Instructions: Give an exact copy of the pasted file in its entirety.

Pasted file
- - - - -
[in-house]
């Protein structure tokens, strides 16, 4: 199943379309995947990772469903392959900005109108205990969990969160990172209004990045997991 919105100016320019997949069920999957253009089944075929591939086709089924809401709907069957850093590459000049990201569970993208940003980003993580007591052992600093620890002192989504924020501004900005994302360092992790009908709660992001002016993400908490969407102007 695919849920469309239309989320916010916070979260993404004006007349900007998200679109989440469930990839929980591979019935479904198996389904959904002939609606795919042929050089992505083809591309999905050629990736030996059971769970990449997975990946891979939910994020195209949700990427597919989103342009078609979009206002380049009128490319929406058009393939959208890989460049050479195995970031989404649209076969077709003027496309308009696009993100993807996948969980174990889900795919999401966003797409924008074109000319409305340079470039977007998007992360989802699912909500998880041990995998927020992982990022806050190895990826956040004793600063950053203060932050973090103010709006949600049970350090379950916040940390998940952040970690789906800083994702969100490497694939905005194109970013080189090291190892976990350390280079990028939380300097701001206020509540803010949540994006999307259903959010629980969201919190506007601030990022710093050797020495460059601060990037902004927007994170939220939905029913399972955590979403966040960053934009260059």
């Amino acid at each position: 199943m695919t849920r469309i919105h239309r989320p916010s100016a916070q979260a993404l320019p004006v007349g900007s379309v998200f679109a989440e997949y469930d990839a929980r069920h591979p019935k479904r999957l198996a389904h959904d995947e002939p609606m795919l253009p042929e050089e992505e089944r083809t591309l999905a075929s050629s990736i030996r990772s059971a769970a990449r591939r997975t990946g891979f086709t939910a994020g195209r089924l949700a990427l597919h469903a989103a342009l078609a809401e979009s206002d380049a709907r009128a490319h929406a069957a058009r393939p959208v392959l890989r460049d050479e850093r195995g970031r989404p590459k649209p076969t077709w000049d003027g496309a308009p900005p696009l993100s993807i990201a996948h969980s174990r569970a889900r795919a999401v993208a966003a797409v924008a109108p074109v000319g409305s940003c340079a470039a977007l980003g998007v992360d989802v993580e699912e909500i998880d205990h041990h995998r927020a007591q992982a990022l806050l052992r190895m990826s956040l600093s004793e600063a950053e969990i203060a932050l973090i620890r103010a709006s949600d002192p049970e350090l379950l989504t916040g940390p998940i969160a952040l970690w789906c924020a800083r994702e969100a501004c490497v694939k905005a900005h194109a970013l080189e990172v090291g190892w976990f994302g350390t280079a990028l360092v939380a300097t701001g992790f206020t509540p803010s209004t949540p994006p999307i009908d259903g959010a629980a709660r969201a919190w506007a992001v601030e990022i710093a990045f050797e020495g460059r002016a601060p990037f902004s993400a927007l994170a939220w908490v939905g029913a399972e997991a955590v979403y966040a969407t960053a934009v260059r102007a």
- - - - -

[in-house]
């Protein structure tokens, strides 16, 4: 199943379309995947990772469903392959900005109108205990969990969160990172209004990045997991 919105100016320019997949069920999957253009089944075929591939086709089924809401709907069957850093590459000049990201569970993208940003980003993580007591052992600093620890002192989504924020501004900005994302360092992790009908709660992001002016993400908490969407102007 695919849920469309239309989320916010916070979260993404004006007349900007998200679109989440469930990839929980591979019935479904198996389904959904002939609606795919042929050089992505083809591309999905050629990736030996059971769970990449997975990946891979939910994020195209949700990427597919989103342009078609979009206002380049009128490319929406058009393939959208890989460049050479195995970031989404649209076969077709003027496309308009696009993100993807996948969980174990889900795919999401966003797409924008074109000319409305340079470039977007998007992360989802699912909500998880041990995998927020992982990022806050190895990826956040004793600063950053203060932050973090103010709006949600049970350090379950916040940390998940952040970690789906800083994702969100490497694939905005194109970013080189090291190892976990350390280079990028939380300097701001206020509540803010949540994006999307259903959010629980969201919190506007601030990022710093050797020495460059601060990037902004927007994170939220939905029913399972955590979403966040960053934009260059």
């Amino acid at each position: 199943m695919t849920r469309i919105h239309r989320p916010s100016a916070q979260a993404l320019p004006v007349g900007s379309v998200f679109a989440e997949y469930d990839a929980r069920h591979p019935k479904r999957l198996a389904h959904d995947e002939p609606m795919l253009p042929e050089e992505e089944r083809t591309l999905a075929s050629s990736i030996r990772s059971a769970a990449r591939r997975t990946g891979f086709t939910a994020g195209r089924l949700a990427l597919h469903a989103a342009l078609a809401e979009s206002d380049a709907r009128a490319h929406a069957a058009r393939p959208v392959l890989r460049d050479e850093r195995g970031r989404p590459k649209p076969t077709w000049d003027g496309a308009p900005p696009l993100s993807i990201a996948h969980s174990r569970a889900r795919a999401v993208a966003a797409v924008a109108p074109v000319g409305s940003c340079a470039a977007l980003g998007v992360d989802v993580e699912e909500i998880d205990h041990h995998r927020a007591q992982a990022l806050l052992r190895m990826s956040l600093s004793e600063a950053e969990i203060a932050l973090i620890r103010a709006s949600d002192p049970e350090l379950l989504t916040g940390p998940i969160a952040l970690w789906c924020a800083r994702e969100a501004c490497v694939k905005a900005h194109a970013l080189e990172v090291g190892w976990f994302g350390t280079a990028l360092v939380a300097t701001g992790f206020t509540p803010s209004t949540p994006p999307i009908d259903g959010a629980a709660r969201a919190w506007a992001v601030e990022i710093a990045f050797e020495g460059r002016a601060p990037f902004s993400a927007l994170a939220w908490v939905g029913a399972e997991a955590v979403y966040a969407t960053a934009v260059r102007a």